Scientists fight to save unique Guiana coral reef
Off the coast of Guiana, a French overseas department perched on the north coast of South America, scientists scour the choppy waters for signs of life.
From the deck of a Greenpeace ship, they take photos and keep meticulous notes—compiling a catalogue of sea creatures sustained by a coral reef only recently discovered but already threatened, activists say, by mankind's hunger for oil.
Near the mouth of the Amazon river in the Atlantic Ocean, the Amazon Reef is one of the world's largest but its existence became known only in 2016.
"We are talking about a unique ecosystem not seen anywhere else in the world and that we barely know, and it is already under threat from oil," says Thiago Almeida of Greenpeace Brazil, on board the Esperanza—a former Russian fire-fighting vessel-turned environmental ship.
At the moment, the ship is home to experts from Greenpeace and France's CNRS research institute—participants in a special mission to document the wildlife in an uncharted region.
Their goal: to make a case for keeping the area off-limits to fossil fuel hunters.
Just last year, Greenpeace revealed that the reef stretched into French Guiana waters.
French Guiana's offshore area is off limits to prospectors under French law but campaigners say it would be threatened by any exploration or drilling off neighbouring Brazil.
"A lot of oil would come to French Guiana" in the event of a leak, said Almeida. "If we look at the oil spill modelling done by the companies themselves, you can see that the threat is real."
Not only the water and reef, but also the land is at risk, with mangrove forests stretching all along Guiana's coast serving as crucial fish nurseries.
British oil giant BP, French company Total and Brazil's Petrobras joined forces in 2013 to buy exploration blocks in the region in Brazilian waters.
But they needed permission to search and last December, Brazil's Ibama environmental regulator denied Total a licence to drill citing "deep uncertainties" in emergency plans, "aggravated by the possibility of an oil spill that may affect the coral reef present in the region and by extension marine biodiversity."
BP is still trying for a drilling licence in the area, a move campaigners say could endanger the reef.
Not just passing through
Earlier this month, a team of six experts braved the muddy water and strong currents to scrutinise the reef's corals, sponges and calcified algae, taking photos and samples.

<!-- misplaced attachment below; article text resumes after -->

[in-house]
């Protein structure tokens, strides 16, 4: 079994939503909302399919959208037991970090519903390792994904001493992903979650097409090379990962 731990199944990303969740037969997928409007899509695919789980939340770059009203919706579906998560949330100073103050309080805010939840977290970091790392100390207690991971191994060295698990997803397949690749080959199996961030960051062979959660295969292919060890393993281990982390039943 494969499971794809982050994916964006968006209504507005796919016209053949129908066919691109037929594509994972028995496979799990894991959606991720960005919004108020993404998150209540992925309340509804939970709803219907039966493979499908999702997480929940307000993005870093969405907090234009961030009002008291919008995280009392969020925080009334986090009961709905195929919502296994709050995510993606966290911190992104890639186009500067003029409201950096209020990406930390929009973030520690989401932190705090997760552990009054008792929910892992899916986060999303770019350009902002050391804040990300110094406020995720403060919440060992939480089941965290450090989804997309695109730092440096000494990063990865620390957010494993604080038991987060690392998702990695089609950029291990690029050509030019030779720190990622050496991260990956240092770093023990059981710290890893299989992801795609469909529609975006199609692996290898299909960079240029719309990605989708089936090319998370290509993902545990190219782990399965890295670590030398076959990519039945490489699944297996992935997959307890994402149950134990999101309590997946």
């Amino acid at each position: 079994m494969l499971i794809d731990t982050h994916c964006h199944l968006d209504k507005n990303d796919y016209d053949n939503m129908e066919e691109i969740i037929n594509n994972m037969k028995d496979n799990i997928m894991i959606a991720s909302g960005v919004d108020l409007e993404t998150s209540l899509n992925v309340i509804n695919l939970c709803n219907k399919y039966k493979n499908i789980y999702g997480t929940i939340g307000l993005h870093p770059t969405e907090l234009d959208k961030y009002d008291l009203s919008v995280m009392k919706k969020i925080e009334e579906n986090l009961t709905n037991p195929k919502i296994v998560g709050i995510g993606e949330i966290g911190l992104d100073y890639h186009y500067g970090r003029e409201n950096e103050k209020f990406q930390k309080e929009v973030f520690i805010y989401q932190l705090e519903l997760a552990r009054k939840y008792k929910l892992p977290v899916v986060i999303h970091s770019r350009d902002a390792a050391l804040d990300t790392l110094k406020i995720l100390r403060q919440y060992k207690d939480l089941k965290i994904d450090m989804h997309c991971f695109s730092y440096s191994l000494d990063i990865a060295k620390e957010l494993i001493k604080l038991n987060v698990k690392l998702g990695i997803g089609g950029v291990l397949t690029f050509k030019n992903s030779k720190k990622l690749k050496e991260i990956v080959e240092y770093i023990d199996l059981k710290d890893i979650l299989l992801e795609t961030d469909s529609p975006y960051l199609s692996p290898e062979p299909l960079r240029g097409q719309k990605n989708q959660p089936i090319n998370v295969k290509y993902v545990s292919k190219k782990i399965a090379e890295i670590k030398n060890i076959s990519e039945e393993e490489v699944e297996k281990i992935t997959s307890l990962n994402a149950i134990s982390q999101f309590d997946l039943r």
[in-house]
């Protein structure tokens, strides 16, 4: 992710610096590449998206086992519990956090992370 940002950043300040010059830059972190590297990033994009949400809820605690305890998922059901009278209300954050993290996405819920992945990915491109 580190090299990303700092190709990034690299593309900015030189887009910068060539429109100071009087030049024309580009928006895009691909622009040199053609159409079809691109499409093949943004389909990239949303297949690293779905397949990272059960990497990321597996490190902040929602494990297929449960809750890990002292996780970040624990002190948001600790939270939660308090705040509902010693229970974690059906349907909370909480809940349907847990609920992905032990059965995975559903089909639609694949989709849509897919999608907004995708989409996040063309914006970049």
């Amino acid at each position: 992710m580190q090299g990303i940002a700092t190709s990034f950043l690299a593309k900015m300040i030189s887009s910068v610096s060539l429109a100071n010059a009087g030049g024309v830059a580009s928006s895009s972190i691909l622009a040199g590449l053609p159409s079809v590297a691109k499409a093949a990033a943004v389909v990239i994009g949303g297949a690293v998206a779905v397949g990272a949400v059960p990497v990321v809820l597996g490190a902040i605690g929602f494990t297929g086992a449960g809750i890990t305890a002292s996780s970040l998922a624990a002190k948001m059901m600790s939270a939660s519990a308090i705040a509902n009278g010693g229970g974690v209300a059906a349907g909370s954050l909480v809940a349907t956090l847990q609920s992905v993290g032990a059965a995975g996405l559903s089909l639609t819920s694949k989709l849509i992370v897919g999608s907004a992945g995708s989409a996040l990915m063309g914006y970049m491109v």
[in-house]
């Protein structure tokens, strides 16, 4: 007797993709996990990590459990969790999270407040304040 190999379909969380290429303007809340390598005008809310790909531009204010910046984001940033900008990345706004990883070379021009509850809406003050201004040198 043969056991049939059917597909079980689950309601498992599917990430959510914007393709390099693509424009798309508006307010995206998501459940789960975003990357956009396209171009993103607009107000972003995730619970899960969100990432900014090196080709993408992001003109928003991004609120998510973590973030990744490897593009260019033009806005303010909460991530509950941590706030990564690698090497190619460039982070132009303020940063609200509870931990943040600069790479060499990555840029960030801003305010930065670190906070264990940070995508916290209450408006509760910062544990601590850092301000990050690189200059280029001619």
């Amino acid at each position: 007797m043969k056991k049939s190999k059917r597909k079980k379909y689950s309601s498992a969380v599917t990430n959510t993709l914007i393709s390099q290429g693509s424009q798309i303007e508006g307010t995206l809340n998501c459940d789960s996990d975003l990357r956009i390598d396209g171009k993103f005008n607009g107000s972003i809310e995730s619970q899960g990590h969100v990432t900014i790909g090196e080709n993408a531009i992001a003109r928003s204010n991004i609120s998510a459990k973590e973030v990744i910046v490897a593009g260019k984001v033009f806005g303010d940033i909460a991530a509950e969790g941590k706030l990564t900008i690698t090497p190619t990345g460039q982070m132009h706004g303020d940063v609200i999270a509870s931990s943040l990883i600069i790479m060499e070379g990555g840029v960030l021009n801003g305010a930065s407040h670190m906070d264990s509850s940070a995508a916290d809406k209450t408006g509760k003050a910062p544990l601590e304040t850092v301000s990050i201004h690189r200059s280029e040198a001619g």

So far, the mission has identified several species of dolphin, killer whales, sailfish and several marine birds.
But Olivier Van Canneyt, a scientist with the CNRS-aligned Pelagis observatory, is quick to stress the reef represents "more than a migratory route".
"We also observed humpback whales with their young; their presence confirms that it is also a vital place of breeding and (nurturing). French Guiana waters are a crucial place for the survival of many cetacean species," he explained.
For Edina Ifticene of Greenpeace's Protect the Oceans campaign, the discovery of these creatures showed "it doesn't make sense to drill for oil in such a critical environment; an oil spill could have irreversible consequences for the entire area."
Not only that but exploting oil deposits threatens to undermine the fight against climate change caused by planet-warming gases emitted as humanity burns fossil fuels for energy.
Fish, food at risk
Brazil's ANP petroleum agency has estimated the area may hold as much as 14 billion barrels of oil—a quantity scientists say could release 5.2 gigatonnes (Gt) of carbon dioxide into the atmosphere.
According to the International Energy Agency, global energy-related CO2 emissions rose to a historic high of 33.1 Gt last year.
Scientists say we need to leave at least 80 percent of the world's known remaining fossil fuel reserves in the ground to prevent runaway climate change.
Last week, the UN's Intergovernmental Panel on Climate Change cautioned that ocean warming and changes in sea chemistry, caused by CO2 absorption, is harming ocean life and the people who depend on it.
"Shifts in the distribution of fish populations have reduced the global catch potential," it said.
"Communities that depend highly on seafood may face risks to nutritional health and food security."
Ruben, a fisherman from the small coastal community of Kali'na said he feared for the future.
"I think it's bad for us. It's what I think. The petrol is dangerous," he said on a stopover by the Esperanza.
© 2019 AFP